The existence of a helical symmetry axis is widespread in systems exhibiting liquid-crystalline order, especially in systems comprised of chiral molecules. Because these systems usually lack three-dimensional positional order, the helical symmetry axis cannot be observed using conventional x-ray scattering. Since the nature of the helical ordering determines the electro-optic response of the liquid crystal phases, it is a crucial structural feature to establish. Important for device applications are the various chiral smectic-C (SmC*) liquid crystal phases that are composed of fluid-like layers of tilted molecules. The electro-optic response of these phases varies from ferro to ferri to antiferroelectric. To elucidate the structure of the SmC* phases, we did resonant x-ray scattering at the sulfur K-edge on sulfur containing compounds. Our polarization-analyzed measurements of the resonant diffraction provided unambiguous evidence that the in-plane tilt direction in these phases exhibits a helical interlayer orientational ordering with a short pitch = vd where d is the layer spacing. In the lowest temperature SmC* phase, which has antiferroelectric ordering, v was close to 2. At higher temperatures, the ferrielectric phases had v = 3, then 4, and finally, an incommensurate value varying between 5 and 8 with increasing temperature.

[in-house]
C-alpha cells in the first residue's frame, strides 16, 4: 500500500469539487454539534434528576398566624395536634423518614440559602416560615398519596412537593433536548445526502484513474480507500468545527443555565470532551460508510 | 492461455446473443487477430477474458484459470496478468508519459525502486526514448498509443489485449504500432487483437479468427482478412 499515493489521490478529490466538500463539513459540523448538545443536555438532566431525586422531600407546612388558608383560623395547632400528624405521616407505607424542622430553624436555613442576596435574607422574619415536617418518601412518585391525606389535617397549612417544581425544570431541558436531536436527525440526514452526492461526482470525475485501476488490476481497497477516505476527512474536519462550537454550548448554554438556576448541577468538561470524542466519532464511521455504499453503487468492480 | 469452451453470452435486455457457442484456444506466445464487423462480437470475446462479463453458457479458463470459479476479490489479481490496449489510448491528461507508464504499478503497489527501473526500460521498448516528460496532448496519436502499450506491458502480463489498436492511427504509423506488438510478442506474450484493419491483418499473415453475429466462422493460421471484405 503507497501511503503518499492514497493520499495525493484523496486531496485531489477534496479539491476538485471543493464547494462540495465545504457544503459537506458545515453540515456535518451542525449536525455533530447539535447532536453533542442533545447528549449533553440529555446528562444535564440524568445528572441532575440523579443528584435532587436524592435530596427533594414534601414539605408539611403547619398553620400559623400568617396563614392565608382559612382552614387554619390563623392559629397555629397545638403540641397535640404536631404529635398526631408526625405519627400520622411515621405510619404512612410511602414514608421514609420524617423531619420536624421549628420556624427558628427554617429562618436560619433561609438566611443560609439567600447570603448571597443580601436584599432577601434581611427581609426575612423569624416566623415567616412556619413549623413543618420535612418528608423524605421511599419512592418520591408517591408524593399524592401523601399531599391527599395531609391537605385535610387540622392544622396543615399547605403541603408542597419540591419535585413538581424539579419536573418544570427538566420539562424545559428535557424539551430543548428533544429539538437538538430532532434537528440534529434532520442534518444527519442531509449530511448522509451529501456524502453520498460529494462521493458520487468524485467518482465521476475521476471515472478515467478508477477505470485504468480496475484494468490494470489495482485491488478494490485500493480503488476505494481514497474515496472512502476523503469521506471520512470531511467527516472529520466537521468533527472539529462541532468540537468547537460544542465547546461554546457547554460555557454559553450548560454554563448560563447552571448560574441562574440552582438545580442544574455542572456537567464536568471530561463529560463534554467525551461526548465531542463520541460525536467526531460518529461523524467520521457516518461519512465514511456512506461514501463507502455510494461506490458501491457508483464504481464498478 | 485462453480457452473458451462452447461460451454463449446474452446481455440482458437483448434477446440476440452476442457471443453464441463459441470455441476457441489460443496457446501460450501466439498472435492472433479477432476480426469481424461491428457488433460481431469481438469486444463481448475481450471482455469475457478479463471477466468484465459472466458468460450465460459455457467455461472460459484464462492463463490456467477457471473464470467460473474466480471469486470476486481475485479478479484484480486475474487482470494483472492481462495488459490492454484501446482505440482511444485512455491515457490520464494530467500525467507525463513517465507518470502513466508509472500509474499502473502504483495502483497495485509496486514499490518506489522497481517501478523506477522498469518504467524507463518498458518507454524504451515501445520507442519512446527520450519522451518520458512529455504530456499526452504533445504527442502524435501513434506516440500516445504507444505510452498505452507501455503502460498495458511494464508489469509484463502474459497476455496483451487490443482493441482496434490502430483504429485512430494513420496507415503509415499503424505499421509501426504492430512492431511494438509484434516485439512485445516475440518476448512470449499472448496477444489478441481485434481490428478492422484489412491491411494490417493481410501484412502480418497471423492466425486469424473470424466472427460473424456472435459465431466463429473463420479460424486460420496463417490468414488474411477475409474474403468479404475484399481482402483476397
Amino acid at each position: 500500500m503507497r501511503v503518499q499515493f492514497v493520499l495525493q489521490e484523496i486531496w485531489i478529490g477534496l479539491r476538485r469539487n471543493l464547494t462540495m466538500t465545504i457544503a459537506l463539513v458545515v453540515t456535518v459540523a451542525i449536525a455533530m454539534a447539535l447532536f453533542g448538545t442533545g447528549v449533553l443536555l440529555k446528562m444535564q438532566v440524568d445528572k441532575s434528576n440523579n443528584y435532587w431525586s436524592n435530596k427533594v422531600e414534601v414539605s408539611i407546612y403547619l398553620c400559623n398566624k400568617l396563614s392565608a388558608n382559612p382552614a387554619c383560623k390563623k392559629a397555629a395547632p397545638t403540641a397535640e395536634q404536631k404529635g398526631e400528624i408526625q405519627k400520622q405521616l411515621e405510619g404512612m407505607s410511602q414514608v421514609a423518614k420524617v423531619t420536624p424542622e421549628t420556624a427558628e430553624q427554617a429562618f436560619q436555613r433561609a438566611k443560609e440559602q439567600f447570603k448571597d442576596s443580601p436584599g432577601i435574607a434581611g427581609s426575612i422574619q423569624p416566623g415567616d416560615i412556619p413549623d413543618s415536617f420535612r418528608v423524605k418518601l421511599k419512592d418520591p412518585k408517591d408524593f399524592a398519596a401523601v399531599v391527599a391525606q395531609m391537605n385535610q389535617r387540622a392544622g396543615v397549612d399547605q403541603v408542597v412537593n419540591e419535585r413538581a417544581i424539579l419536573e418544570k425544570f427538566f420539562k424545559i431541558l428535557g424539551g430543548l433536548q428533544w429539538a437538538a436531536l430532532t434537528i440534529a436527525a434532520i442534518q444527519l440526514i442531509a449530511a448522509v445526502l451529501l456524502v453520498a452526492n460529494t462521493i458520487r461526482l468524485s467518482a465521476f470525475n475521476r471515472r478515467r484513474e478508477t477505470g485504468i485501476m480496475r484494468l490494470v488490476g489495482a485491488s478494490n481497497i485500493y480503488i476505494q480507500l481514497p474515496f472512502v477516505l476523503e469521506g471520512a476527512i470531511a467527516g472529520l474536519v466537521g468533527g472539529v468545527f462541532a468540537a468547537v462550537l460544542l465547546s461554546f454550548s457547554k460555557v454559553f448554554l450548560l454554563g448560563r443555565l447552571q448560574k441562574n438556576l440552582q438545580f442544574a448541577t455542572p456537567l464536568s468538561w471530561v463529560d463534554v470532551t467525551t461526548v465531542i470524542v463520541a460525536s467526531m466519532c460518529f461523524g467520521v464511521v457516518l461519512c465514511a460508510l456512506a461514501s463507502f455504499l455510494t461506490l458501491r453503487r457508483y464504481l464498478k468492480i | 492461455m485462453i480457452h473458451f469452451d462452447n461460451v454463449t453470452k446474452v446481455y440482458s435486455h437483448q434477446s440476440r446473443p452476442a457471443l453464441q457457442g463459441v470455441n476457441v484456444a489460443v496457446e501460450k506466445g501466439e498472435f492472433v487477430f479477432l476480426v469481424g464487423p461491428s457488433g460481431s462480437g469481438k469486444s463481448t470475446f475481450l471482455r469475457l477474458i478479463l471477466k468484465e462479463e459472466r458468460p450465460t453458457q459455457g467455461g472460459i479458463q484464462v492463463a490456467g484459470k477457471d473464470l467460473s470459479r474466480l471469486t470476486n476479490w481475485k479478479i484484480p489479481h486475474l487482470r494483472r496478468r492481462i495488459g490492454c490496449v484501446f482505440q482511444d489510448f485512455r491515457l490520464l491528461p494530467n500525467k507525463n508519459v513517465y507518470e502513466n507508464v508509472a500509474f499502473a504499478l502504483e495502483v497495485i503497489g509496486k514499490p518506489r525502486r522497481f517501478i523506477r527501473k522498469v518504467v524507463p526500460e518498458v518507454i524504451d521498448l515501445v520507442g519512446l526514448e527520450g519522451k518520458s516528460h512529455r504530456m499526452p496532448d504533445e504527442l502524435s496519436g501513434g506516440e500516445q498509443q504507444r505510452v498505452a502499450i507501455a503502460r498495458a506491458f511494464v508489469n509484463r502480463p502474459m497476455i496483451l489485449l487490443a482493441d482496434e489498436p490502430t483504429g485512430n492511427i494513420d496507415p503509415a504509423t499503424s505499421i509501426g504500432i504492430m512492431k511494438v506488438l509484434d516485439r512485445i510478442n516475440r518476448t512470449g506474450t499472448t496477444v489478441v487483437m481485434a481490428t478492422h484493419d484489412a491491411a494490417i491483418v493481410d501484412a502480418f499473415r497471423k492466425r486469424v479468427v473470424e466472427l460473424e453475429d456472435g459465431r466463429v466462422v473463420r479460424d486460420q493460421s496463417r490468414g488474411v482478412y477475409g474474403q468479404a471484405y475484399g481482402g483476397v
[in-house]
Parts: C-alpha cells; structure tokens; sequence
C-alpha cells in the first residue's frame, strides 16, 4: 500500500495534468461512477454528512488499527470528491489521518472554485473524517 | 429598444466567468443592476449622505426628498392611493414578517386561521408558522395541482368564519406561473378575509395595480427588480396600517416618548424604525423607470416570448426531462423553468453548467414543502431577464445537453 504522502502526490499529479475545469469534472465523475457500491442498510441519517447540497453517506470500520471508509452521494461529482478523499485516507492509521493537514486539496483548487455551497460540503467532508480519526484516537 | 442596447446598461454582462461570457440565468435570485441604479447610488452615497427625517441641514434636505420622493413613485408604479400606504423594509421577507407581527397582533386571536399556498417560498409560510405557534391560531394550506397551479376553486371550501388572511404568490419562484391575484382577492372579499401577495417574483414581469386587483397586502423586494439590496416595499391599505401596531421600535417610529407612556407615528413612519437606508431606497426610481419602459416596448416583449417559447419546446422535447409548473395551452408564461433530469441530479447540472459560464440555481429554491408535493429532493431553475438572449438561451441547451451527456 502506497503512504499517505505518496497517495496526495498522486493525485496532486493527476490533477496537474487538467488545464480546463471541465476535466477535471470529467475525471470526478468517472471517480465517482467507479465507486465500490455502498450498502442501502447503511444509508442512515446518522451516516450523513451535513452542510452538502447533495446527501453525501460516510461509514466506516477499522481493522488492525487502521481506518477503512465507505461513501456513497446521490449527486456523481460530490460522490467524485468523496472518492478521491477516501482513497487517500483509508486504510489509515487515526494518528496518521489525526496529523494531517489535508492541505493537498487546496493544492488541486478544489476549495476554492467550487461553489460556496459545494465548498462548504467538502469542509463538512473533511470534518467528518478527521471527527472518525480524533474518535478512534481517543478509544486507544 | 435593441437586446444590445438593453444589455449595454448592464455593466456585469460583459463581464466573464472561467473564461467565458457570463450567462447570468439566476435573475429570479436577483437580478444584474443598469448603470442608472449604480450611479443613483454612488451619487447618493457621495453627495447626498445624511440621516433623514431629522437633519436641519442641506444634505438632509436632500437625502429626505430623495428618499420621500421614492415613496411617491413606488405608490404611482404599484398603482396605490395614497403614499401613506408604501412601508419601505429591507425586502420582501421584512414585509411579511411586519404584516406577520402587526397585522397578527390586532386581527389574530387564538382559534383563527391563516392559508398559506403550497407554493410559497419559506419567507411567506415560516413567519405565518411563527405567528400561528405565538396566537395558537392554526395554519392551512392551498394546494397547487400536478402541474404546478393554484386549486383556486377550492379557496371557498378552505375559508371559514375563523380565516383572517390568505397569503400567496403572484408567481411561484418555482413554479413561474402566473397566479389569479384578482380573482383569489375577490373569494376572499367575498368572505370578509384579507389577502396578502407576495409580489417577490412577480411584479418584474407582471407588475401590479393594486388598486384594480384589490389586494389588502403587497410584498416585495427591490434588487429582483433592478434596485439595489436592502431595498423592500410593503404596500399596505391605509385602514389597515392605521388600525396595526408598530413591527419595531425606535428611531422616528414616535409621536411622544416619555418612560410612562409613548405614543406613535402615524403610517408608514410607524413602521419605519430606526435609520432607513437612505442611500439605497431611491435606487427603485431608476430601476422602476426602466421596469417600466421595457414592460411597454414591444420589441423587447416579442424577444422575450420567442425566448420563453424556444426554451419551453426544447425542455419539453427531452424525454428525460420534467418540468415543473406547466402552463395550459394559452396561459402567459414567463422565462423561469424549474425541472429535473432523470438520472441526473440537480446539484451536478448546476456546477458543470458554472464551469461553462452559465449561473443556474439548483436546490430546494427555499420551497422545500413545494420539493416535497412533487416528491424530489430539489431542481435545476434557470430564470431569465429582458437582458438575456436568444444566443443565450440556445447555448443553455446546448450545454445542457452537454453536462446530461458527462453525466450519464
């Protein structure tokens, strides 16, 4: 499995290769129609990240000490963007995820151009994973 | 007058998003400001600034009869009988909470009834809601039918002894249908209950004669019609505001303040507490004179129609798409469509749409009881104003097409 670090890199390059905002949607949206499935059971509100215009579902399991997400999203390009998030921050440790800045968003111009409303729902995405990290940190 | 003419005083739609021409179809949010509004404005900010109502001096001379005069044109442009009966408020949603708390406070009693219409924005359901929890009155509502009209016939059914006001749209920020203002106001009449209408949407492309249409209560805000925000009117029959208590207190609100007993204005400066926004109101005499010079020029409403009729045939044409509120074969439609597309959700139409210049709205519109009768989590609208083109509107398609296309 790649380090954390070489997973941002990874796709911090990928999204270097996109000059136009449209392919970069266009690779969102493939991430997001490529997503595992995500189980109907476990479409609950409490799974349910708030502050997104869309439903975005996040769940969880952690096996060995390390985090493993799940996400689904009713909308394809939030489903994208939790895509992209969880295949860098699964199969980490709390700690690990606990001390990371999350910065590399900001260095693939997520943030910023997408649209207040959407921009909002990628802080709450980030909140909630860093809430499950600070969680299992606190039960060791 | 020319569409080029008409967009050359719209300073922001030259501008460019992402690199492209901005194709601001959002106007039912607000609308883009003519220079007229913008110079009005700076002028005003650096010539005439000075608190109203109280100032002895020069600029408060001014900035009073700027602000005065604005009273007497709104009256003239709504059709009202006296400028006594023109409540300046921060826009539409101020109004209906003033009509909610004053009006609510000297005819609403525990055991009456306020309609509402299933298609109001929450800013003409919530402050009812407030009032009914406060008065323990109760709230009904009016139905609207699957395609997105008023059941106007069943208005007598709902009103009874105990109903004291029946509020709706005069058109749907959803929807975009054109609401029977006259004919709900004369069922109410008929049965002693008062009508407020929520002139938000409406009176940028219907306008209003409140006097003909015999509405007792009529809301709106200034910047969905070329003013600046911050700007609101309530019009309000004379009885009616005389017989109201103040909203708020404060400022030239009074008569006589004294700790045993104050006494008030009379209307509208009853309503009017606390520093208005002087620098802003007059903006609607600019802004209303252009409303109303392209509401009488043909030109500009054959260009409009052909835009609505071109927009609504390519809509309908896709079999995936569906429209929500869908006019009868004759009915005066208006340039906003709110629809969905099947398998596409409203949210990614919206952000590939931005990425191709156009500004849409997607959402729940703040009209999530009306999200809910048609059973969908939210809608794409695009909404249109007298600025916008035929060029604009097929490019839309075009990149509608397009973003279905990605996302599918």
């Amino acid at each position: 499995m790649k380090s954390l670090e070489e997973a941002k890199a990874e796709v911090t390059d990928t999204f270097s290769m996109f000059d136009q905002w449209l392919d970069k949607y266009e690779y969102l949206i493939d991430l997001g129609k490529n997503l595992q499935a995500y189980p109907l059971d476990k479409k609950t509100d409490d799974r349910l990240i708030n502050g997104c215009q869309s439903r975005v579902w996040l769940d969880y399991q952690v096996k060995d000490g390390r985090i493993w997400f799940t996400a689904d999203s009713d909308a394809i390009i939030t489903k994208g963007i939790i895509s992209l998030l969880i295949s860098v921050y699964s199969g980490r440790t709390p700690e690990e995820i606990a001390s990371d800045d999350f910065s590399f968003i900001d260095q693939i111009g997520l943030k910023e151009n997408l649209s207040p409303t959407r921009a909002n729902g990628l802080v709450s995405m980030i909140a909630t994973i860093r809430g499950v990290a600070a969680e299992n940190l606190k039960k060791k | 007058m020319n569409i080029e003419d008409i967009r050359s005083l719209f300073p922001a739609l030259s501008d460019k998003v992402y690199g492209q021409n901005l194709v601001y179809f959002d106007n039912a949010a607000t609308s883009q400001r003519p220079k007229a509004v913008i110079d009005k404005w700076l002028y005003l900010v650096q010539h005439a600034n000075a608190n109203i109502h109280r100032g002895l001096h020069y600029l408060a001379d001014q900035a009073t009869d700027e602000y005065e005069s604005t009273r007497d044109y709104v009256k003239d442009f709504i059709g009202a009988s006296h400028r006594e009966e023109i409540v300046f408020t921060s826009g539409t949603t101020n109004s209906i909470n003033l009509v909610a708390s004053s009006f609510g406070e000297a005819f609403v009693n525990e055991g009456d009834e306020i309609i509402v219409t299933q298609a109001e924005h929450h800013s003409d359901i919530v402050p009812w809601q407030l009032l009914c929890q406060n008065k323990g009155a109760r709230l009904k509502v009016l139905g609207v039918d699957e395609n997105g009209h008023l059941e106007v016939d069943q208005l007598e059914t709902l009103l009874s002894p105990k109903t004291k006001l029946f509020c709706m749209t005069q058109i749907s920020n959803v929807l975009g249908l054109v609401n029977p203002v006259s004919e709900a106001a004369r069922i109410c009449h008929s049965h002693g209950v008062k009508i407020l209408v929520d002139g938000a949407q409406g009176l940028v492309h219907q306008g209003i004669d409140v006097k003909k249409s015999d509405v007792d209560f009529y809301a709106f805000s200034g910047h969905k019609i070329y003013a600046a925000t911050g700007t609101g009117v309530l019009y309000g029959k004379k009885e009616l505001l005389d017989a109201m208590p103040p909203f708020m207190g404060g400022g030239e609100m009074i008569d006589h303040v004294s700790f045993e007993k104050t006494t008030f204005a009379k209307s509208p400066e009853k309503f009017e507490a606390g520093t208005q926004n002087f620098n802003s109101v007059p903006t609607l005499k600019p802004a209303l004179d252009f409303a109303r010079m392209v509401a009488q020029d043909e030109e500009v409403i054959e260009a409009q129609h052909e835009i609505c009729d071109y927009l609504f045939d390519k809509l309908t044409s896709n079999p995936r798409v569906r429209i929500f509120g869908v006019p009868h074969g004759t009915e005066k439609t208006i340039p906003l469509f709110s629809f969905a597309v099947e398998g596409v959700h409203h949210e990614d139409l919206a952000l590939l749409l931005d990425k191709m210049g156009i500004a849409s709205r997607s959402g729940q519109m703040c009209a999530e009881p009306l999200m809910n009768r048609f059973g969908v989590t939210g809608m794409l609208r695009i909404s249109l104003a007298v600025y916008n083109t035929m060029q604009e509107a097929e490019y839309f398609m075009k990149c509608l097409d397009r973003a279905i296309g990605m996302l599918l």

|Original language||English (US)|
|Number of pages||10|
|Journal||Proceedings of SPIE - The International Society for Optical Engineering|
|State||Published - Dec 1 1999|
|Event||Proceedings of the 1999 X-ray Optics Design, Performance, and Applications - Denver, CO, USA|
Duration: Jul 20 1999 → Jul 21 1999